About this object

Copper gilt figure of Vajradhara or Dorje Chang. Seated in yogic or meditational pose with soles of feet facing upwards. Both hands crossed at breast holding stems of lotus, which rise behind his shoulders and in turn hold a thunderbolt (dorje) and a bell. He wears the jewellery and five-jewelled crown of the Bodhisattva. Traces of blue pigment to hair. Figure decorated with turquoise coloured glass.

Object specifics

  • Type
  • Culture
  • Artist/Maker
    Unknown or unrecorded
  • Place made
    Asia: Central Asia: Tibet [China]
  • Date made
    13th - 14th Century
  • Materials
    Glass; Alloy Copper; Gilt Metal
  • Location
    Item not currently on display
  • Acquisition
    From the Collection of Sir Charles Bell
  • Collector
    Charles Alfred Bell
  • Place collected
    Not recorded
  • Date collected
    Before 13 January 1913
  • Measurements
    85 mm x 56 mm x 36 mm; 3 3/8 in x 2 3/16 in x 1 7/16 in
  • Note
    List of Curios No 34:
    Per Barmiak Lama 13th January 1913. Copper gilt image. 31/2 inches high including pedestal of Dorje Chang. This image is a very old one (i.e Chö-gyel li-ma alias Ser-sang Nying-ba) of the time of King Song Tsen, Gem-pa or a little later; i.e 1000 to 1200 years old. Dorje Chang is as a rule represented as holding a Dorje in his right hand and a bell in his left, but here for the sake of adornment, a lotus is held in each hand, the Dorje resting on one and the bell on the other. The dorje gives him the power to raise up sinners and do all kinds of good; the bell gives him the knowledge how to exercise that power.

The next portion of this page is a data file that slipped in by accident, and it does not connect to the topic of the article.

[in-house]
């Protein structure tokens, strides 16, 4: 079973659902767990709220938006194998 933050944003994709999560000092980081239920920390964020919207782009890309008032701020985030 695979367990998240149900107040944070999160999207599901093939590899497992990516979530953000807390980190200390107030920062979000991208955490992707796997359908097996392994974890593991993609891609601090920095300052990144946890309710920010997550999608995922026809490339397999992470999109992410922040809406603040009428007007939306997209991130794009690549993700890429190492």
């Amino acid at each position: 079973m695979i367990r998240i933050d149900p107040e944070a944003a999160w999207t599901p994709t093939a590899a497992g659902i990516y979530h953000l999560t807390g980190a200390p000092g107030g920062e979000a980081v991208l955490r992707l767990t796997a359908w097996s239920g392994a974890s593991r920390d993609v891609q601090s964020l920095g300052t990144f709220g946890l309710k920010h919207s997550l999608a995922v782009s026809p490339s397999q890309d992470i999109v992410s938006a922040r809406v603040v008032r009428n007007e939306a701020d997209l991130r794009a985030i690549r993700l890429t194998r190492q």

Curator's note: Note on index card suggests 18th-19th century, but appears to resemble Nepal's Khasa Kingdom statues of 13th - 14th century.

    Written by Emma Martin
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  • List of Curios

    Bell, Charles Alfred

    Author: Bell, Charles Alfred
    Description: A typed object catalogue from Bell's handwritten notes on a wide variety of objects from his personal collection. This information often contains, the date he obtained an object, its provenance (including where and who he acquired from) and the person responsible for giving him the information. The process of writing the inventory began in December 1912 and continued until the late 1930s.

Object view = Humanities
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